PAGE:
Thu, Jan 06, 2005 - Page 10 News List

Local automobile manufacturers expect a rough ride

NO BREAKS Taiwan's car makers, who have already been operating in a highly competitive environment, are projecting that the government's policy of cutting tax breaks will have a negative impact on their profits

By Amber Chung  /  STAFF REPORTER

Taiwan's automobile makers, who have already been operating in a saturated and highly competitive environment locally, are expecting to further tighten their belts this year.

"We are experiencing great pressure in retaining our profit levels," said Liu Yi-cheng (劉一震), president of Yulon Nissan Motor Co (裕隆日產), the nation's third-largest automobile company and distributor of Nissan cars.

"We see labor costs rising year after year; we also face higher raw-materials prices such as those of steel; and we will see no commodity-tax breaks this year," Liu said.

The government offered tax exemptions ranging from 3 percent to 9 percent to automakers using chassis, bodies and engines designed or developed locally, as part of a strategy to encourage local carmakers to stay and develop their business in Taiwan.

Taiwan joined the World Trade Organization in 2002 and was given a three-year grace period to revoke the nation's tax breaks, including the termination of commodity-tax breaks for domestic automakers at the end of last year.

The impact is that there is nowhere to hide.

Take Yulon Nissan as an example. The company paid around NT$5 billion in commodity taxes last year and is estimated to pay extra tariffs of between NT$1 billion and NT$2 billion this year, Liu said.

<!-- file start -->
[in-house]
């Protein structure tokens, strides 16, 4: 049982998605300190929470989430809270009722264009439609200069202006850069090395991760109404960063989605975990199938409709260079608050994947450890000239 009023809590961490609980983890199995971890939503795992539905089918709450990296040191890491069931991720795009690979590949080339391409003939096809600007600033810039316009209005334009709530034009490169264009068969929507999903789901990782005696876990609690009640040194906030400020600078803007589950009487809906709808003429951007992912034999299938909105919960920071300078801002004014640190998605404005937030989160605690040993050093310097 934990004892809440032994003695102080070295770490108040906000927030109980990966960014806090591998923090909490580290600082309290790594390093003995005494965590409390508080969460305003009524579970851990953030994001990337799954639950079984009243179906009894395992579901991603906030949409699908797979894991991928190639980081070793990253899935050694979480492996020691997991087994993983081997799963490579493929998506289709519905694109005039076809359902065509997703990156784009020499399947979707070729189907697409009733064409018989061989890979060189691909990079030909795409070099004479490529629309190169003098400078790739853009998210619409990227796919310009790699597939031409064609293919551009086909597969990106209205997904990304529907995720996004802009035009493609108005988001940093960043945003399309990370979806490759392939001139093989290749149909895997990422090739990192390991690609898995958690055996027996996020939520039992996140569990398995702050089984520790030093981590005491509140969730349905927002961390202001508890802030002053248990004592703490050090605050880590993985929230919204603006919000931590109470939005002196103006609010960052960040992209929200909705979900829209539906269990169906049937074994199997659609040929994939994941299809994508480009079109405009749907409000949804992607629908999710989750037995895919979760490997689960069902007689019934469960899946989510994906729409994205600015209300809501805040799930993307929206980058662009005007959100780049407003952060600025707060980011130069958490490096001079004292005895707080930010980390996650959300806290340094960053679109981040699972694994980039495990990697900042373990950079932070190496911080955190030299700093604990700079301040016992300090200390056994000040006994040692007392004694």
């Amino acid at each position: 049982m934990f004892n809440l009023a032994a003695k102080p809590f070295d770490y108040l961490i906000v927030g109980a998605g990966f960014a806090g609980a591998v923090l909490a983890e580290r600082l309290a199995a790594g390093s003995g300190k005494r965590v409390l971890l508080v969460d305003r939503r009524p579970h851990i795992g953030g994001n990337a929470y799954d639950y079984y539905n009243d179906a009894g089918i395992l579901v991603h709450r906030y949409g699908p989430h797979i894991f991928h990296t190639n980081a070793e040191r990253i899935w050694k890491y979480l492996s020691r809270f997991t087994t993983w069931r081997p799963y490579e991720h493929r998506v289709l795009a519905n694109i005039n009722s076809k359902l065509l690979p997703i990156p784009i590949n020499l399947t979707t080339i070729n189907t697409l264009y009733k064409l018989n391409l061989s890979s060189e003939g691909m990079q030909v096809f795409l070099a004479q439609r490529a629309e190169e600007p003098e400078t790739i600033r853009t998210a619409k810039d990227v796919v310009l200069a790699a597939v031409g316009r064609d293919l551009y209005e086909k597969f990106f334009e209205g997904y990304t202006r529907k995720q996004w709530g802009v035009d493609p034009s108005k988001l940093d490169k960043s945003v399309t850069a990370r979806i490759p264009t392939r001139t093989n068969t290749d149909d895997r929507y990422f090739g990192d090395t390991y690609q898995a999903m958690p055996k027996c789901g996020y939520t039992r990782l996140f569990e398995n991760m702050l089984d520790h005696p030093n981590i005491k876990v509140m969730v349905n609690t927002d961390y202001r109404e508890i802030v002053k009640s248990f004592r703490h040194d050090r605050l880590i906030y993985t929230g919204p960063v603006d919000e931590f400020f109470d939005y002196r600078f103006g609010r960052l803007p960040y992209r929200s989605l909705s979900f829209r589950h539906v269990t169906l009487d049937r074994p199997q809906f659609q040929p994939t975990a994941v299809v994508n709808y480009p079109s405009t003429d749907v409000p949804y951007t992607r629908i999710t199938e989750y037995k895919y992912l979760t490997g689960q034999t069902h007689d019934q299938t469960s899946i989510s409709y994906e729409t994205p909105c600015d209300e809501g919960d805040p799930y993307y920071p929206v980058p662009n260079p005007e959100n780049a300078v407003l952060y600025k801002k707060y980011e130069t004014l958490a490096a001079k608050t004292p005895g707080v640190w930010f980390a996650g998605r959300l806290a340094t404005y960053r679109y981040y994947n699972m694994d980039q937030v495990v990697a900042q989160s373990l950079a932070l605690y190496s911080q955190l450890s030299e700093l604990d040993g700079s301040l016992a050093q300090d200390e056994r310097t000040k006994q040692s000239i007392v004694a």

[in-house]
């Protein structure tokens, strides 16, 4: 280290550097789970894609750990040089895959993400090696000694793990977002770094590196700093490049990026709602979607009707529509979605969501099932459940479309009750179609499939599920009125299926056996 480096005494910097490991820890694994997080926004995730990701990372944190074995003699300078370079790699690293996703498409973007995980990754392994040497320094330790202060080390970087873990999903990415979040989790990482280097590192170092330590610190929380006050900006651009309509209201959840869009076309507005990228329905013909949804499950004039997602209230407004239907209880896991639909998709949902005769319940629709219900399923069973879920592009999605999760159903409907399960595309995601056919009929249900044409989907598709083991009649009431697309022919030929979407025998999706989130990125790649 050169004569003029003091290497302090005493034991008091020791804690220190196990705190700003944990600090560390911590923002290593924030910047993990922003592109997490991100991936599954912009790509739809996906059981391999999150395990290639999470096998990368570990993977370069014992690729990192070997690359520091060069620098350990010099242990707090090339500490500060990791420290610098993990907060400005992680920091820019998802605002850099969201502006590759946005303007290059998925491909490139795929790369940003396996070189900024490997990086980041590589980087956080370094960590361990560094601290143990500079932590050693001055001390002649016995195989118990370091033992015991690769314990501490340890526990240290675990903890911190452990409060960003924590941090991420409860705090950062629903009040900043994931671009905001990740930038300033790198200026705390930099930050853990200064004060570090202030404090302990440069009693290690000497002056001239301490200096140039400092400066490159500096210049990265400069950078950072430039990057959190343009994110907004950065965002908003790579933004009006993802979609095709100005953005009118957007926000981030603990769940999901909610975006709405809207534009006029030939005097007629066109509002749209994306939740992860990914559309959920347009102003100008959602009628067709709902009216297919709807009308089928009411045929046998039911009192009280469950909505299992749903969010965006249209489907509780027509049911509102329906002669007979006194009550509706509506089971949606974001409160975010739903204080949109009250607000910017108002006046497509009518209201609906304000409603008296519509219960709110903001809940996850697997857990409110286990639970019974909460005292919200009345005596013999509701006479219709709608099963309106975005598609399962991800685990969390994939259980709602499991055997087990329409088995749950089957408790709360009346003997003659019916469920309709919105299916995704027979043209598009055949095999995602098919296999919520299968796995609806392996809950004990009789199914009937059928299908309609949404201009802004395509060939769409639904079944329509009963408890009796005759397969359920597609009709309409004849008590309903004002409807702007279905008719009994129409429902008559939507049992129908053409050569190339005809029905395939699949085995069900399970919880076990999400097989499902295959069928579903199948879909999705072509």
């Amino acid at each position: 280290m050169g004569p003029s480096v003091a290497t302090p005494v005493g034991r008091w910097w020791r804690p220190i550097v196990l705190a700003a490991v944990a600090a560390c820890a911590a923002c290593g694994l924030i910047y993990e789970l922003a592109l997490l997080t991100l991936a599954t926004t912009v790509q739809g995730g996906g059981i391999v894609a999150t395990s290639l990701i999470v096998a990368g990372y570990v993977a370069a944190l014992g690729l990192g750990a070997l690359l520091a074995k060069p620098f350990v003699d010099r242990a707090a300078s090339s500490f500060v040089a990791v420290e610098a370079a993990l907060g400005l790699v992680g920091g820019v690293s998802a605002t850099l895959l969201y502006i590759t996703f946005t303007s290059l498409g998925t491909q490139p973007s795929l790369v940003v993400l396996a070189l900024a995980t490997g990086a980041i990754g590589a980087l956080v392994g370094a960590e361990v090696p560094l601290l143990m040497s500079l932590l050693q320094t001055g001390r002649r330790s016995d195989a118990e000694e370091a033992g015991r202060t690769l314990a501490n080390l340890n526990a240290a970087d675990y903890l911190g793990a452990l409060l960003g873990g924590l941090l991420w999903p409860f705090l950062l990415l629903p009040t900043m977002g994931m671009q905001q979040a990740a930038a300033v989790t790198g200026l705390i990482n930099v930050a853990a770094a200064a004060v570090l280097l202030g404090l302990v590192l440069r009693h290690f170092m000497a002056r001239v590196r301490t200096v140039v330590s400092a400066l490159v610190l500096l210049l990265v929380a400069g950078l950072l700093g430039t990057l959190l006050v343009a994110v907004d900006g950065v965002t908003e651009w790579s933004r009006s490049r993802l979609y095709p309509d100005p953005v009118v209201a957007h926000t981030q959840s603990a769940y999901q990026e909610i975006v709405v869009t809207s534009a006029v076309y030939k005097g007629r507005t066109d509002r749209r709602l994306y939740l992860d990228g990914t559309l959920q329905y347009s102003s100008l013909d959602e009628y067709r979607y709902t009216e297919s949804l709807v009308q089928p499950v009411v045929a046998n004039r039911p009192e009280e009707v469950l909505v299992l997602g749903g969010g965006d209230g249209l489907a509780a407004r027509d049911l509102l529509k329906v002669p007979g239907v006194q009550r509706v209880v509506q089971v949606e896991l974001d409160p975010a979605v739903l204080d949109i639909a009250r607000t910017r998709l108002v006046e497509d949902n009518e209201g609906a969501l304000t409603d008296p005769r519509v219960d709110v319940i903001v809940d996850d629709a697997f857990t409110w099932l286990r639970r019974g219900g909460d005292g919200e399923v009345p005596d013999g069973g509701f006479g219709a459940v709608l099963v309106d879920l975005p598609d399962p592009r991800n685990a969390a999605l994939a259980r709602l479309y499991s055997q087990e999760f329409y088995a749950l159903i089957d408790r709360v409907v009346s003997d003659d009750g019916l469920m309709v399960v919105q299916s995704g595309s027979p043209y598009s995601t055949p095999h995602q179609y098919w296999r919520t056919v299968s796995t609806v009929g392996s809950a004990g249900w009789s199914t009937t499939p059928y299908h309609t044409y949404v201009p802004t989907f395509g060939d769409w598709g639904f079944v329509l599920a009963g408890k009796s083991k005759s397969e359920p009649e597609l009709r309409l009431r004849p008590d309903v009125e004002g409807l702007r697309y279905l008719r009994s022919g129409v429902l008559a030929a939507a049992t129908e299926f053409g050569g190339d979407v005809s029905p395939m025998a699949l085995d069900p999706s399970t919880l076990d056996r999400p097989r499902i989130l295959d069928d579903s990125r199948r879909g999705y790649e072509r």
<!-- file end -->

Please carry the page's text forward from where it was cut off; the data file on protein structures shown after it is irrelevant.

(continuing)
Yulon Nissan was not the sole player to experience the negative impact.

Kuozui Motors Ltd (國瑞汽車), which assembles Toyota cars, and China Motors would need to bear extra tax costs of NT$1 billion and NT$1.2 billion after the tax breaks were due, respectively, according to the companies.

However, no player wants to be the first to raise prices to reflect rising costs, in fear of losing the edge in the nation's competitive car market.

"We have no choice but to strengthen our cost-down schemes in new ways," China Motor spokesman Hsu Li-min (許利民) said, adding that the company plans to cut costs by up to NT$2 billion this year.

The company not only asked their suppliers for further price cuts, but is endeavoring to trim back expenses internally, Hsu said. Even details like different ways of printing advertising materials are included in the cost-down program, in an effort to retain its profit target.

Yulon Nissan said it plans to reduce costs by 3 percent to 4 percent this year through cooperation with its suppliers and further participation in partner Nissan Motor Co's global purchasing mechanism to keep a gross profit margin of 6 percent.

Kuozui declined to give an estimate for its cost reductions. But Hotai Motor Co (和泰汽車) spokes-man Steven Yang (楊湘泉) said they estimated that room for Toyota component-price cuts can range between 2 percent and 3 percent this year. Hotai Motor distributes both Toyota and Lexus cars in Taiwan.

Besides cost reductions, automakers such as Yulon Nissan and China Motor are also placing their hopes on the possible turnaround of their investments in China this year. These two companies faced declining contributions from their Chinese ventures last year due to Beijing's measures to rein in its overheating economy.

"China's clampdown measures and cutthroat price competition between over 130 automakers have negatively impacted on all car manufacturers in China, including Taiwanese automakers," said Sam Wu (吳鴻昇), an analyst at Yuanta Core Pacific Capital Management (元大京華投顧).

Yulon Nissan saw the profits from its investment in China, including Fengshen Automotive Co (風神汽車), in which the carmaker holds a 40 percent-stake, drop to around NT$800 million last year from NT$3 billion in 2003. Contributions from China Motor's Chinese venture South-east Motors Co (東南汽車) also shrank to 280 million yuan for the first 10 months of last year compared to 800 million Chinese in 2003.

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